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Davis' Short Stories Vol. 1

The Frame Up
When the voice over the telephone promised to name the man who killed Hermann Banf,
District Attorney Wharton was up- town lunching at Delmonico's. This was contrary to
his custom and a concession to Hamilton Cutler, his distinguished brother-in-law. That
gentleman was interested in a State constabulary bill and had asked State Senator Bissell
to father it. He had suggested to the senator that, in the legal points involved in the bill,
his brother-in-law would undoubtedly be charmed to advise him. So that morning, to talk
it over, Bissell had come from Albany and, as he was forced to return the same afternoon,
had asked Wharton to lunch with him up-town near the station.
That in public life there breathed a man with soul so dead who, were he offered a chance
to serve Hamilton Cutler, would not jump at the chance was outside the experience of the
county chairman. And in so judging his fellow men, with the exception of one man, the
senator was right. The one man was Hamilton Cutler's brother-in-law.
In the national affairs of his party Hamilton Cutler was one of the four leaders. In two
cabinets he had held office. At a foreign court as an ambassador his dinners, of which the
diplomatic corps still spoke with emotion, had upheld the dignity of ninety million
Americans. He was rich. The history of his family was the history of the State. When the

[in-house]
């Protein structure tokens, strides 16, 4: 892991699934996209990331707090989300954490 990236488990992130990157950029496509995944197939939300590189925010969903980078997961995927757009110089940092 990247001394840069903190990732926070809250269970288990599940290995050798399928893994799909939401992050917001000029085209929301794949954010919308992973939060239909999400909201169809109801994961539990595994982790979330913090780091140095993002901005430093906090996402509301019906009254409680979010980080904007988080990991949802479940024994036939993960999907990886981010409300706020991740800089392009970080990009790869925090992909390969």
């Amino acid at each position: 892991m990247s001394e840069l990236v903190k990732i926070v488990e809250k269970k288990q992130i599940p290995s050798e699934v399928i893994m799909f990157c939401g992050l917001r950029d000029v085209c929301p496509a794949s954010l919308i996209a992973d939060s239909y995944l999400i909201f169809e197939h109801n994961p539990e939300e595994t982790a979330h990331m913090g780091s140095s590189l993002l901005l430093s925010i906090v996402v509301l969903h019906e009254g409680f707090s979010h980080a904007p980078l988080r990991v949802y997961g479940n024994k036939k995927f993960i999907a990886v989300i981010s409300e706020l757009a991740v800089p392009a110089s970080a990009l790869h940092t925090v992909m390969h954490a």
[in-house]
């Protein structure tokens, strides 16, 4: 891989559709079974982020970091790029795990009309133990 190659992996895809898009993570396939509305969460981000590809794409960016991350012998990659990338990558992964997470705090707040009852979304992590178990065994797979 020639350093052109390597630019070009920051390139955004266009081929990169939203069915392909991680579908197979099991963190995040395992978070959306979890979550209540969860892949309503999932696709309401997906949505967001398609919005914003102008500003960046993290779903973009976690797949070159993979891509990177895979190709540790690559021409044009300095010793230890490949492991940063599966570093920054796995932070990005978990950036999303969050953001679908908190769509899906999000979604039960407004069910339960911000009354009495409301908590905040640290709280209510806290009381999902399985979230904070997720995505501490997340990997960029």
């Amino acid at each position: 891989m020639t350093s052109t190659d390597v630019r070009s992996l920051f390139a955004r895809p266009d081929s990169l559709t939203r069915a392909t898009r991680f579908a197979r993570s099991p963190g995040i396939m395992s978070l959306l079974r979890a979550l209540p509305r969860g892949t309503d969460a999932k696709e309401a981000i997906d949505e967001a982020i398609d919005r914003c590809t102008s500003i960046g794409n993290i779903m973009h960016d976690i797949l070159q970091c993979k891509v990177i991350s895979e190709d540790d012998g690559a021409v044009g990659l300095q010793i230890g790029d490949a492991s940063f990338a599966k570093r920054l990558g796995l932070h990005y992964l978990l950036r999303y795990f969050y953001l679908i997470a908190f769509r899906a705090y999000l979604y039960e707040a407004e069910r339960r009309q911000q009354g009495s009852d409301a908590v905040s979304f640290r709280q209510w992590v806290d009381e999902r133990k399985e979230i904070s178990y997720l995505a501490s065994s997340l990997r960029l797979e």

Albany boats drew abreast of the old Cutler mansion on the cast bank of the Hudson the
passengers pointed at it with deference. Even when the search lights pointed at it, it was
with deference. And on Fifth Avenue, as the "Seeing New York" car passed his town
house it slowed respectfully to half speed. When, apparently for no other reason than that
she was good and beautiful, he had married the sister of a then unknown up State lawyer,
every one felt Hamilton Cutler had made his first mistake. But, like every thing else into
which he entered, for him matrimony also was a success. The prettiest girl in Utica
showed herself worthy of her distinguished husband. She had given him children as
beautiful as herself; as what Washington calls " a cabinet lady " she had kept her name
out of the newspapers; as Madame L'Ambassatrice she had put archduchesses at their
ease; and after ten years she was an adoring wife, a devoted mother, and a proud woman.
Her pride was in believing that for every joy she knew she was indebted entirely to her
husband. To owe everything to him, to feel that through him the blessings flowed, was
her ideal of happiness.
In this ideal her brother did not share. Her delight in a sense of obligation left him quite
cold. No one better than himself knew that his rapid-fire rise in public favor was due to
his own exertions, to the fact that he had worked very hard, had been independent, had
kept his hands clean, and had worn no man's collar. Other people believed he owed his
advancement to his brother-in-law. He knew they believed that, and it hurt him. When, at
the annual dinner of the Amen Corner, they burlesqued him as singing to "Ham" Cutler,
"You made me what I am to-day, I hope you're satisfied," he found that to laugh with the
others was something of an effort. His was a difficult position. He was a party man; he
had always worked inside the organization. The fact that whenever he ran for an elective
office the reformers indorsed him and the best elements in the opposition parties voted
 
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